Wednesday, July 6
Mediterranean Exchanges: Rome, Jerusalem, Constantinople, Alexandria: For thousands of years the Mediterranean Basin has nurtured creative and powerful cultures. Alice C. Hunsberger, a professor of Islamic culture, explores Rome, Jerusalem, Constantinople and Alexandria as key cities around the Mediterranean where the interplay of Judaism, Christianity and Islam flourished in rich and complex cultures during the millennium between 500 and 1500 A.D. 6:45 p.m. ET $20-$25. The second session will be held on July 20: Mediterranean Exchanges: Cordoba, Venice, Cairo.
Thursday, July 7
Paris: A Virtual Adventure of the Right Bank: The storyline of Paris can be followed along its iconic River Seine. Journey with travel writer Barbara Noe Kennedy as you discover the city’s most intriguing sites, historical aspects and art on the Right Bank in this virtual series that uses maps, photos, videos and other visuals. 7 p.m. ET $25-$30. The second session Paris: A Virtual Adventure of the Left Bank will be held on July 14.
Monday, July 11
Western and Asian Religious Views of Humanity: Charles Jones, a professor of religion at Catholic University of America, explores the differences in how Western and Asian religions embrace dissimilar concepts of humanity—and how that plays into specific problems of moral reasoning and ideas about human destiny with unexpected outcomes. 6:30 p.m. ET $20-$25
Basic Weaving on the Rigid Heddle Loom: Acquire the basic skills to work with the versatile and portable rigid heddle loom—a great entryway into weaving scarves, placemats, dishtowels and more. 6:30 p.m. ET $185- $215. This is a six-session course.
Tuesday, July 12
Introduction to Photography – In Person: Whether you want to work in digital or film, this in-person six-session course offers a solid foundation for new photographers ready to learn the basics. 6:30 p.m. ET $185- $215.
Wednesday, July 13
Brilliant Blunders: From Darwin to Einstein: Everyone makes mistakes. But were the signature theories of great scientists like Charles Darwin, Lord Kelvin, Linus Pauling, Fred Hoyle and Albert Einstein free of blunders? Absolutely not. Distinguished astrophysicist Mario Livio demonstrates that mistakes are an essential part of scientific progress. 6:30 p.m. ET $30-$35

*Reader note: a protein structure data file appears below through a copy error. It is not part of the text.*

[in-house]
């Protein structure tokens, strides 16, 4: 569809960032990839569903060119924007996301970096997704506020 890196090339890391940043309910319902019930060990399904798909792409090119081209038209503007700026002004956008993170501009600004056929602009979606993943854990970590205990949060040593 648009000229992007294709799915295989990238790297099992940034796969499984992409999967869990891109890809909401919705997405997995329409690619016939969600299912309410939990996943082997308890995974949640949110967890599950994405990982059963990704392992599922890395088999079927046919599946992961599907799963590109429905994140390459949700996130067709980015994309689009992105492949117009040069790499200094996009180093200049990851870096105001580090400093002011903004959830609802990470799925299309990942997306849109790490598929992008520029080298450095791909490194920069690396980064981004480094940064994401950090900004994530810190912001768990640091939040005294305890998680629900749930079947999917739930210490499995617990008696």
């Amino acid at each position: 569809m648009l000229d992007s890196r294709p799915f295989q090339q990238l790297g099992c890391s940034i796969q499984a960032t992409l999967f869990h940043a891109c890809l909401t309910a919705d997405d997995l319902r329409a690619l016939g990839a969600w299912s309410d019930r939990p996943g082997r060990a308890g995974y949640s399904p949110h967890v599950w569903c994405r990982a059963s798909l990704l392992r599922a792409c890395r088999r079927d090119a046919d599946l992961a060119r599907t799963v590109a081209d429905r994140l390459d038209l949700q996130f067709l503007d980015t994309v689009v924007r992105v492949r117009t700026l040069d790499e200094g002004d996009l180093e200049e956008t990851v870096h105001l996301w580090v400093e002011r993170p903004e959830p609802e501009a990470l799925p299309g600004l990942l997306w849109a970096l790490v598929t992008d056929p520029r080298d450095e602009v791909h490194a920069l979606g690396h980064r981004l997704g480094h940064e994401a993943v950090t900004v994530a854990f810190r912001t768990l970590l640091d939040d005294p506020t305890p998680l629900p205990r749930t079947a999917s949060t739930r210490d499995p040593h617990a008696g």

Historic Congressional Cemetery: Stories to Tell: Congressional Cemetery’s grounds, stones and people buried there all have stories to tell—the stories of American history. Learn the cemetery’s fascinating stories and unique history with the cemetery’s president, Jackie Spainhour. 7 p.m. ET $25-$30
Thursday, July 14
60 Years of Bond, James Bond: You’ll be shaken, if not stirred, by this multimedia presentation—unredacted and for your eyes only!—where the mission is to crack the code behind the high-tech glamour, globetrotting excitement and enduring popularity of the 007 film cycle. 6:30 p.m. ET $30-$35
Friday, July 15
Caravaggio and Bernini: Loves and Rivalries in the Age of the Baroque: The Baroque period is characterized by the spirit of competition among great painters, sculptors and architects. Art historian Aneta Georgievska Shine explores the spirit of admiration and rivalry that shaped the work of Caravaggio and Bernini, both in relation to Michelangelo and their own contemporaries. Enrolled participants in the Smithsonian World Art History Certificate earn 1/2 credit. 10 a.m. ET $30-$35
Saturday, July 16
Planning Your Dream African Safari: Tips from Safari Guide Russell Gammon: Putting together a wildlife-focused visit to Africa can be a daunting experience. Turn to veteran safari guide and National Geographic Expeditions leader Russell Gammon as he unravels the often-bewildering array of destinations, accommodation options, activities and lesser-known spots that you won’t want to miss in Southern and East Africa. 10 a.m. ET $70-$80
Introduction to Calligraphy: The Foundational Hand: The elegance of hand-lettered calligraphy is unmatched by machine. This eight-session course gives students a chance to learn the basics of this graceful and stylish art in a relaxed and supportive setting. 2 p.m. ET $235-$265
Sunday, July 17
George Washington’s Mount Vernon: Historian Laura A. Macaluso traces the development of George Washington’s Mount Vernon from a traditional Virginia farmhouse to a splendid Georgian mansion. She addresses the workings of Mount Vernon both as a house and as part of an 8,000-acre plantation on which more than 300 enslaved men, women and children lived and worked. 4 p.m. ET $25-$30
Monday, July 18